We’ve Heard About SAFEs, But What About RBFs?
Written by: Saranjit Dhindsa
Start-ups need financing – that much is clear.
There are many ways early-stage financing can take shape, but it will either take the form of debt (i.e., a bank loan) or equity (i.e., selling shares to investors to raise capital).
One of the most popular forms of early stage outside financing for start-ups comes in the form of a SAFE – a “Simple Agreement for Future Equity.” Developed in 2013 by YCombinator, SAFEs have been viewed as a quick and easy way to secure financing in seed rounds. For more information on them, check out this blog post.
However, there is a new kid on the block – and it goes by the name of Revenue-Based Financing (or RBFs; the “r” is sometimes referred to as “royalty”).
What is RBF?
Revenue-based financing, also known as royalty-based financing, is another method of raising capital from investors. Investors inject growth capital into the business, in exchange for a percentage of future monthly revenues.
The investor receives their share of the business’s income, until a predetermined amount has been paid. This amount is often a multiple of the initial investment amount.
For example, if an investor initially invests $1 million, the predetermined amount could be a multiple of 3, or 5 times that initial investment (i.e., $3 million or $5 million).
On its face, RBF sounds a bit like debt financing, but unlike debt, you do not pay interest on the outstanding investment, nor are there any fixed payments. Instead, payments have a directly proportional relationship to the business, as the payment calculations are based on the business’s income. So, if a business sees a high number of sales, the royalty payment will be higher, and if the sales slump for a month, the royalty payment will be lower.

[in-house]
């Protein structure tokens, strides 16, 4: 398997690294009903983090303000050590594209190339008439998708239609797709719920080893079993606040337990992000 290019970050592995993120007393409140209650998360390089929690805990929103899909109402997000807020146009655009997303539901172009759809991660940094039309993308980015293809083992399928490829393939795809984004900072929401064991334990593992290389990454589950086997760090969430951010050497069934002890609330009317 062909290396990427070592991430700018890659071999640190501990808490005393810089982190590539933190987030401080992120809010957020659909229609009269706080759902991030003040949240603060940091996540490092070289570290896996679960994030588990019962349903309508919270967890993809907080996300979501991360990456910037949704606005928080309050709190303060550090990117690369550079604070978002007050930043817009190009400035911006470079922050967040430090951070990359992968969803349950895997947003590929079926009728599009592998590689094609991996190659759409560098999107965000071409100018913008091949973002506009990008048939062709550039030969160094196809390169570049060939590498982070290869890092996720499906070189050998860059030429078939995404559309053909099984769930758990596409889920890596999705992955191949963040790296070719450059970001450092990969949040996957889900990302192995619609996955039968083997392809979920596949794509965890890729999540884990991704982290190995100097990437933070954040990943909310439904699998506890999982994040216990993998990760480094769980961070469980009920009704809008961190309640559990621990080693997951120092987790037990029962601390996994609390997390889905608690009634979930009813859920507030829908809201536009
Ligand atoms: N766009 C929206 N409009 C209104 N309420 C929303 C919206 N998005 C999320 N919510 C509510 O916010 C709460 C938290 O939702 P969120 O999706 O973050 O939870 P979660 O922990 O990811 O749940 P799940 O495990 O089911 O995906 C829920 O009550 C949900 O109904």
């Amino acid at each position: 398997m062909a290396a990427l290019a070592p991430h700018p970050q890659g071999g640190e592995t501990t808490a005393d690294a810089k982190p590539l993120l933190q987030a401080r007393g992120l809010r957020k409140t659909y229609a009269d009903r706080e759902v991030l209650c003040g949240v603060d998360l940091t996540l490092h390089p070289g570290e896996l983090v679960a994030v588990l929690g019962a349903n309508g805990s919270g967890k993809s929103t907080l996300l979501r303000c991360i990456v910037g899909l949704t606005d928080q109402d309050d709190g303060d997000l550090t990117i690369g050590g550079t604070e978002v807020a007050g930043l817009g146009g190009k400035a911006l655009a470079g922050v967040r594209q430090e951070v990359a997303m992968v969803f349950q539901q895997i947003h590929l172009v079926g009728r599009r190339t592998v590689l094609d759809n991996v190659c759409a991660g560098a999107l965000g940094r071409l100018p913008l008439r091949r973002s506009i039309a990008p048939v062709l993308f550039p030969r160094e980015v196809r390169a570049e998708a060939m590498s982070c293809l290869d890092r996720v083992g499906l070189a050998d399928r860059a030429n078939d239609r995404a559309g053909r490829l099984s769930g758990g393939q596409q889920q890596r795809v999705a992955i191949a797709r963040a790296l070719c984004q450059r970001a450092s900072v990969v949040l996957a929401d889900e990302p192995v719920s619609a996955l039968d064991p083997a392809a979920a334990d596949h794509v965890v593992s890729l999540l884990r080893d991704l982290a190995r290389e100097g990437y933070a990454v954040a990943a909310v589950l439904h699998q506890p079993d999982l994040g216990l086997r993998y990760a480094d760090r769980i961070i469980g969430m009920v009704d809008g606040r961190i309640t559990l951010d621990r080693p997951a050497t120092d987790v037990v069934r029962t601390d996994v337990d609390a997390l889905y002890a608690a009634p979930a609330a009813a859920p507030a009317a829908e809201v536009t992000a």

RBF is also different from equity financing, as the investor does not have direct ownership of the business. As such, RBF occupies a weird, hybrid space between debt and equity financing.
What Kind of Start-Ups Can Benefit from RBF?
Businesses that are experiencing moderate and hyper-growth can benefit well under RBF. As such, RBF can be a good way for growth companies to secure growth capital. In addition, businesses that are approaching profitability or have become profitable can benefit from RBF. RBF can be used where a company is pre, post or anti-venture capital. It can also be used to extend cash runaway or eliminate the need for a final funding round.
Currently, RBF is most successful with Software-as-a-Service (SaaS) companies. This is because SaaS companies usually have high gross margins and subscription-based revenue models.
So, what are the pros and cons to RBF?
Blog posts are by students at the Business Venture Clinic. Student bios appear under each post.